A new lithium-oxygen battery design based around the use of lithium superoxide (LiO2) — promising an energy density up to 5 times higher than that of conventional lithium-ion batteries — was recently demonstrated by researchers at Argonne National Laboratory.
The new battery design — created in cooperation with researchers elsewhere in the US and in Korea — was described in a paper published recently in the journal Nature.
Green Car Congress provides more:
The major advantage of a battery based on lithium superoxide, Argonne battery scientists Larry Curtiss and Khalil Amine explained, is that it allows, at least in theory, for the creation of a lithium-air battery that consists of a closed system. Open systems require the consistent intake of extra oxygen from the environment, while closed systems do not — making them safer and more efficient.
Here’s an excerpt from the paper:
These studies also suggest that it might be possible to form LiO2 alone for use in a battery. However, solid LiO2 has been difficult to synthesize in pure form because it is thermodynamically unstable with respect to disproportionation, giving Li2O2.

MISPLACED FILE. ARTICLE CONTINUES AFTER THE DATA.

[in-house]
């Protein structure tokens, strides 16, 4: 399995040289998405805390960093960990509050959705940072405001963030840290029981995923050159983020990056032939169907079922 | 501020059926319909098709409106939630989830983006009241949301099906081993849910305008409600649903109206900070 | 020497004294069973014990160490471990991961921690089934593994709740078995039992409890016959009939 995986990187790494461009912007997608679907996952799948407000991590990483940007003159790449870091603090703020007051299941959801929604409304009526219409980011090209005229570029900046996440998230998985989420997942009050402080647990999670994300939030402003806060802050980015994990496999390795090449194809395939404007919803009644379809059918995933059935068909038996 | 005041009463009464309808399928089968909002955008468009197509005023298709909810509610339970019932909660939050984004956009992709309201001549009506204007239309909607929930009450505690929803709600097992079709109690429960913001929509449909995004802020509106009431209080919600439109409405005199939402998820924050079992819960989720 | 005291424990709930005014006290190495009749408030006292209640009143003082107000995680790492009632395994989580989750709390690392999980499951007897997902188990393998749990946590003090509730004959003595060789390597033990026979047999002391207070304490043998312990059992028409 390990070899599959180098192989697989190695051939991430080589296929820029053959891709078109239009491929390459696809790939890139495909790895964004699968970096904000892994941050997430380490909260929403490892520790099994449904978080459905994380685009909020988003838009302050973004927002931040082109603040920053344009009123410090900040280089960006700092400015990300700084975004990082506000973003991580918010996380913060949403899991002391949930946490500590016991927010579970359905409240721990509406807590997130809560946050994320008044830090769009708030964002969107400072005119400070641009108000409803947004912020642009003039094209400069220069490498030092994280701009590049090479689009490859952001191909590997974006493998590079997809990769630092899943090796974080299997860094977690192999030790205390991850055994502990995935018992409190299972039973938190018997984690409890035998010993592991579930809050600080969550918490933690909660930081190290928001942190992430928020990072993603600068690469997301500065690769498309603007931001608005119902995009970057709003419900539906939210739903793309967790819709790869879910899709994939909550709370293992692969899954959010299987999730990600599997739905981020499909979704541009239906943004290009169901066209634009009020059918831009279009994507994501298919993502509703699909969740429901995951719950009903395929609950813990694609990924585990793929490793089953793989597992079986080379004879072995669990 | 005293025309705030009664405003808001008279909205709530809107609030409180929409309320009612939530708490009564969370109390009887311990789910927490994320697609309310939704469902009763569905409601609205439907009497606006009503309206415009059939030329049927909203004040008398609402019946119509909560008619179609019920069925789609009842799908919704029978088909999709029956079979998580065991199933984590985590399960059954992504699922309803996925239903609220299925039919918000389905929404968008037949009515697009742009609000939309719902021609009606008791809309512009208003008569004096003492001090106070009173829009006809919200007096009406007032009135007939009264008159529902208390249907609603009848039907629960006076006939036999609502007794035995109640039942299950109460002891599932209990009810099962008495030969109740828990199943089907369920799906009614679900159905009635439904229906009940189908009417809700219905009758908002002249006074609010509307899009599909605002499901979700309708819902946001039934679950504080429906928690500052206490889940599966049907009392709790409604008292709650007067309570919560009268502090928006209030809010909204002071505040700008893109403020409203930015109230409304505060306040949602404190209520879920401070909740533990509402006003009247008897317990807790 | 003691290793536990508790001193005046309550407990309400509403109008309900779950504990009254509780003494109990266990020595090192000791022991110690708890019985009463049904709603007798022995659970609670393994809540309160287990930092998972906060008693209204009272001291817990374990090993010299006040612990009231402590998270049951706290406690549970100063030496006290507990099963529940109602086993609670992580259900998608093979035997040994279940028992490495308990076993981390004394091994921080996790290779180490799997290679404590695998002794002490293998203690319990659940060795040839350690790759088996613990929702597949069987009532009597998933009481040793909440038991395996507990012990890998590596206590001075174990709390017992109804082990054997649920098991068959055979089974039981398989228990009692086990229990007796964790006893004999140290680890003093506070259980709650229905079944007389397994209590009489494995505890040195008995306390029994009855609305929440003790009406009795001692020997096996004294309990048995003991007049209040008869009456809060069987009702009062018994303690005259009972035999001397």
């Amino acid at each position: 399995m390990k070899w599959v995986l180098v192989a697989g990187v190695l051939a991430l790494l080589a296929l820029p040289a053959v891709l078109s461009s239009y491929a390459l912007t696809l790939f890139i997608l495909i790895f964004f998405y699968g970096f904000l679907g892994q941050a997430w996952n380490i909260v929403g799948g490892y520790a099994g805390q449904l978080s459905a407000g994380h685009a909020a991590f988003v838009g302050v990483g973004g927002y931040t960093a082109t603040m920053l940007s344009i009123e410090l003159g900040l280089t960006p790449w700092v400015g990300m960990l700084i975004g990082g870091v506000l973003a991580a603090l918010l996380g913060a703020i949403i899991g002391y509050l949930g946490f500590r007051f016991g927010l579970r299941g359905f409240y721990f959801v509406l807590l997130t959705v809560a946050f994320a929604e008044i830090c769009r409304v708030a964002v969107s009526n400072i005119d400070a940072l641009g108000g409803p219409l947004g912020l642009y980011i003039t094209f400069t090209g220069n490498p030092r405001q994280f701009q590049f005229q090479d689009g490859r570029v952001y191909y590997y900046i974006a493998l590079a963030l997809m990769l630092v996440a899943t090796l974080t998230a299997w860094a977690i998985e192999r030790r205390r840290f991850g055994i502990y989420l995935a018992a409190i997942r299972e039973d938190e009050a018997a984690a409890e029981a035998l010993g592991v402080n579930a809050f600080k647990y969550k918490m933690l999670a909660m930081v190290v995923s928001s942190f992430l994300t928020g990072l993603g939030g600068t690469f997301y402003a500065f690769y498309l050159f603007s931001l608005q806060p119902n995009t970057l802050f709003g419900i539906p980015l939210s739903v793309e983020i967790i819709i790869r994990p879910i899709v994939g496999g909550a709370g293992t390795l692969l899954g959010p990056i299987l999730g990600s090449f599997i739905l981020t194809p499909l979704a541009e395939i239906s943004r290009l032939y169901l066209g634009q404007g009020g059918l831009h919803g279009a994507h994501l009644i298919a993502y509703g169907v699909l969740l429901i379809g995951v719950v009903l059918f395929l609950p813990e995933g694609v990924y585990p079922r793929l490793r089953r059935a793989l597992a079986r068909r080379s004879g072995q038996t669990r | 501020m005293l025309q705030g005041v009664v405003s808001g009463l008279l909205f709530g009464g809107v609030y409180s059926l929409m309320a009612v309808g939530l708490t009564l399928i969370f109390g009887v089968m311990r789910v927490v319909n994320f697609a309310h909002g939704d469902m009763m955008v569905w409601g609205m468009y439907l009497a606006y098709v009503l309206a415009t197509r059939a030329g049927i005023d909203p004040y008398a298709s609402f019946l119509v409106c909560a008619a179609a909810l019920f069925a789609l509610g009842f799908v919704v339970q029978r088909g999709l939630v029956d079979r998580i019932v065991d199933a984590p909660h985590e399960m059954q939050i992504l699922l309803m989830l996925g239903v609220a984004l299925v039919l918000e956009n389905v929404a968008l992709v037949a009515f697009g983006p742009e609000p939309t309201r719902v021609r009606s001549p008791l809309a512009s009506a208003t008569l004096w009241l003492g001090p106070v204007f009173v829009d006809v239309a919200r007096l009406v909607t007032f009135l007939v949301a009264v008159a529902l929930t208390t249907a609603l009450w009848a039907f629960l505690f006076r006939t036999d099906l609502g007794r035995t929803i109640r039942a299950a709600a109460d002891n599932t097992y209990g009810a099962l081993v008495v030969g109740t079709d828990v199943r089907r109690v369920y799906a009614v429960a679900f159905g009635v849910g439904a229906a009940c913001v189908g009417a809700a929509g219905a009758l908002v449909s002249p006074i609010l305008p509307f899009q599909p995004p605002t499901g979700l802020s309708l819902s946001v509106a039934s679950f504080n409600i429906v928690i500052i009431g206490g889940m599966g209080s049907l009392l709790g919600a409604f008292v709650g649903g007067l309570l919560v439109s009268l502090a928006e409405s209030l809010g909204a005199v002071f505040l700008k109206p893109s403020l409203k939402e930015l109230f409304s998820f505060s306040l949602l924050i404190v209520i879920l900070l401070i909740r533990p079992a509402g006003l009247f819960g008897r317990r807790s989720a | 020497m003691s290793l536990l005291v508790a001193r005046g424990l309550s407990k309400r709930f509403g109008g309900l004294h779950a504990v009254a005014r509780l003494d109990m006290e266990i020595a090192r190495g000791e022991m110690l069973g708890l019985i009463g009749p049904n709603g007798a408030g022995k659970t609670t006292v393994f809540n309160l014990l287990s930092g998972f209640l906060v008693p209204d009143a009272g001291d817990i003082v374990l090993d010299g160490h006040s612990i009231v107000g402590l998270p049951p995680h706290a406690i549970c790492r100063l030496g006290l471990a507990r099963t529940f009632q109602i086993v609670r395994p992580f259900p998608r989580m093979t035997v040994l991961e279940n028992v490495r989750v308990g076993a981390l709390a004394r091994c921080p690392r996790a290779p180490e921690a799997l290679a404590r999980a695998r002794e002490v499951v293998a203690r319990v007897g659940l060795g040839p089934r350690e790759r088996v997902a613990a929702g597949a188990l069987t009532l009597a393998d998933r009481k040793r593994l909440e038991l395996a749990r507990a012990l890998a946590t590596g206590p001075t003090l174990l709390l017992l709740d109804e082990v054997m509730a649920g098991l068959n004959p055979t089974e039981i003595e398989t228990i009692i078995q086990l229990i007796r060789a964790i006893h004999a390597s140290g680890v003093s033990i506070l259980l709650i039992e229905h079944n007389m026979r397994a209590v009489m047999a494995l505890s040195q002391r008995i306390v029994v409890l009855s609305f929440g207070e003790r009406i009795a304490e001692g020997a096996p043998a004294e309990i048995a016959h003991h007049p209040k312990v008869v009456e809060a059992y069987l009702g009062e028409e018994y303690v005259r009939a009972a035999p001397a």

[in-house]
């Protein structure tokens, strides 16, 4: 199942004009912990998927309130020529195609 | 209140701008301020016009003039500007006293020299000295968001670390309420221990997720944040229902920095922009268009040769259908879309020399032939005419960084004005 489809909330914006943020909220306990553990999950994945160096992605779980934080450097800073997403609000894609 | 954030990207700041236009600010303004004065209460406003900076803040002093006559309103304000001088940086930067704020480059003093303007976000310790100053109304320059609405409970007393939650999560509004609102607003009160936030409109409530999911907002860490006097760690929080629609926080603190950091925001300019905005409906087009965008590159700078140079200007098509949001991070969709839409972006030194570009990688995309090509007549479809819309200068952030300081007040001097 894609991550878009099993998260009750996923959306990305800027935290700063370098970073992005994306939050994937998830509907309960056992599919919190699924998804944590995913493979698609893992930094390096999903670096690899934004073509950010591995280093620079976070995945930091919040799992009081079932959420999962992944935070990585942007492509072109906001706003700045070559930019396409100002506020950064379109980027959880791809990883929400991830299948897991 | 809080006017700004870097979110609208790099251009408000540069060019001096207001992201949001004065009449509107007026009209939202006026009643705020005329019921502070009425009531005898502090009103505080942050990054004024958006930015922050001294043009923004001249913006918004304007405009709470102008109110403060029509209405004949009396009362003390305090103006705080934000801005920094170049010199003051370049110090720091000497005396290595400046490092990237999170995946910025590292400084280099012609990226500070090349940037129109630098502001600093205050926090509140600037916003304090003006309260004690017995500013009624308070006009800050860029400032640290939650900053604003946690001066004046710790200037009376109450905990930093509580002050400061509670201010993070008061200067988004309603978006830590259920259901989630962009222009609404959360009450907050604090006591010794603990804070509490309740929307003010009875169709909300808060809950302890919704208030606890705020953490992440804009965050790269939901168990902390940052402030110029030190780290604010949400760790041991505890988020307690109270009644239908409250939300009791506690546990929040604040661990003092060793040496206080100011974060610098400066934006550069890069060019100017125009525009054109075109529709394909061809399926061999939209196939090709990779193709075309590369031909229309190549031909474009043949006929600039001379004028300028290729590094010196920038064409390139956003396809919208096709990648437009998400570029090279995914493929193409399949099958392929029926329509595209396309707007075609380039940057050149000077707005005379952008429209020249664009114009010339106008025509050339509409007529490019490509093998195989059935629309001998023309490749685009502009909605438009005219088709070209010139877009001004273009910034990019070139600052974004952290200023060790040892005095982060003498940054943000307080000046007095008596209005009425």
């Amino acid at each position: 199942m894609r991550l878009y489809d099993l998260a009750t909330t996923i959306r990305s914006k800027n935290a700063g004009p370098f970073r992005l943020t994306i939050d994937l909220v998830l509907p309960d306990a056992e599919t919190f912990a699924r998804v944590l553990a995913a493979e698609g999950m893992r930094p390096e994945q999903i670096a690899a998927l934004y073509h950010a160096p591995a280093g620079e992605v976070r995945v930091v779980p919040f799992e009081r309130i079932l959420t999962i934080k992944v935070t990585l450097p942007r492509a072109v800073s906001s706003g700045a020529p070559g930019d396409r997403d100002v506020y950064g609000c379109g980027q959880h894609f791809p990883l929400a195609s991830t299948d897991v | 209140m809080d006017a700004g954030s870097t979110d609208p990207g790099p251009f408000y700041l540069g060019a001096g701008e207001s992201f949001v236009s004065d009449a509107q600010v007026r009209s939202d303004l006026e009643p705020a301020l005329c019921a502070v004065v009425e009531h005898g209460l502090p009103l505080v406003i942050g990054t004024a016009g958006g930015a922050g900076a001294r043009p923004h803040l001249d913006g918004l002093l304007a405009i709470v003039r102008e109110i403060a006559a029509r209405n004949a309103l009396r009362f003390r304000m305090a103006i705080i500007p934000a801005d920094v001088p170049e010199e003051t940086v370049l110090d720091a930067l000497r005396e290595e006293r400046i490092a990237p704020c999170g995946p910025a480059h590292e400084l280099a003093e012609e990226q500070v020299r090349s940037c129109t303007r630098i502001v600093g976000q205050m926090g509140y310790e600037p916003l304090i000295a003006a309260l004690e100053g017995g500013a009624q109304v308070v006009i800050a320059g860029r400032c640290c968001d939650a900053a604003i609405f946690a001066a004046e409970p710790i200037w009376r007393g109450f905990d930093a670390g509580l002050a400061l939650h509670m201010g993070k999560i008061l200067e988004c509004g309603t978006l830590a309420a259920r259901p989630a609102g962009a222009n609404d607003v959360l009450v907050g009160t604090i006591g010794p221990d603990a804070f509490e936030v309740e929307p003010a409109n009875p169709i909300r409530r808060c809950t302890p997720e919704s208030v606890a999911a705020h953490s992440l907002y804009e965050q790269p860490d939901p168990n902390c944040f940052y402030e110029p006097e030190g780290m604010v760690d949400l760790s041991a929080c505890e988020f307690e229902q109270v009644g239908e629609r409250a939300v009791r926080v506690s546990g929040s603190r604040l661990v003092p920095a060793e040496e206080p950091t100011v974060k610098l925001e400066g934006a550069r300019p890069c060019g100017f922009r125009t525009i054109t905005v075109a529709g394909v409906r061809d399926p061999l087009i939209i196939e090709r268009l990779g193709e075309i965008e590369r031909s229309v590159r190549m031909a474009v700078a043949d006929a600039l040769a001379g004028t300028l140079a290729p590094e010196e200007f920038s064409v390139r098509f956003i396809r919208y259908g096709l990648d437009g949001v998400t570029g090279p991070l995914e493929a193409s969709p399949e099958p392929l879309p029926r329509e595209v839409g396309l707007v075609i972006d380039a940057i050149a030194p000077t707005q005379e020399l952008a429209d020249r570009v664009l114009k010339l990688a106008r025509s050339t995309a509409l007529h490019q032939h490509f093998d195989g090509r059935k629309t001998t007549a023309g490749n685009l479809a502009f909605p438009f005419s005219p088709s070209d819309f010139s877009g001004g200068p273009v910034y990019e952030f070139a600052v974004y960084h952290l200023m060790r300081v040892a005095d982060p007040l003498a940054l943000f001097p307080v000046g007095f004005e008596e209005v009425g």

Here we show that crystalline LiO2 can be stabilized in a Li–O2 battery by using a suitable graphene-based cathode. Various characterization techniques reveal no evidence for the presence of Li2O2. A novel templating growth mechanism involving the use of iridium nanoparticles on the cathode surface may be responsible for the growth of crystalline LiO2. Our results demonstrate that the LiO2 formed in the Li–O2 battery is stable enough for the battery to be repeatedly charged and discharged with a very low charge potential (about 3.2 volts).
“The stabilization of the superoxide phase could lead to developing a new closed battery system based on lithium superoxide, which has the potential of offering truly five times the energy density of lithium ion,” stated Khalil Amine.
“This discovery really opens a pathway for the potential development of a new kind of battery. Although a lot more research is needed, the cycle life of the battery is what we were looking for,” stated Larry Curtiss.
As always with battery research… while this certainly sounds exciting, a wait-and-see approach is probably the best choice here.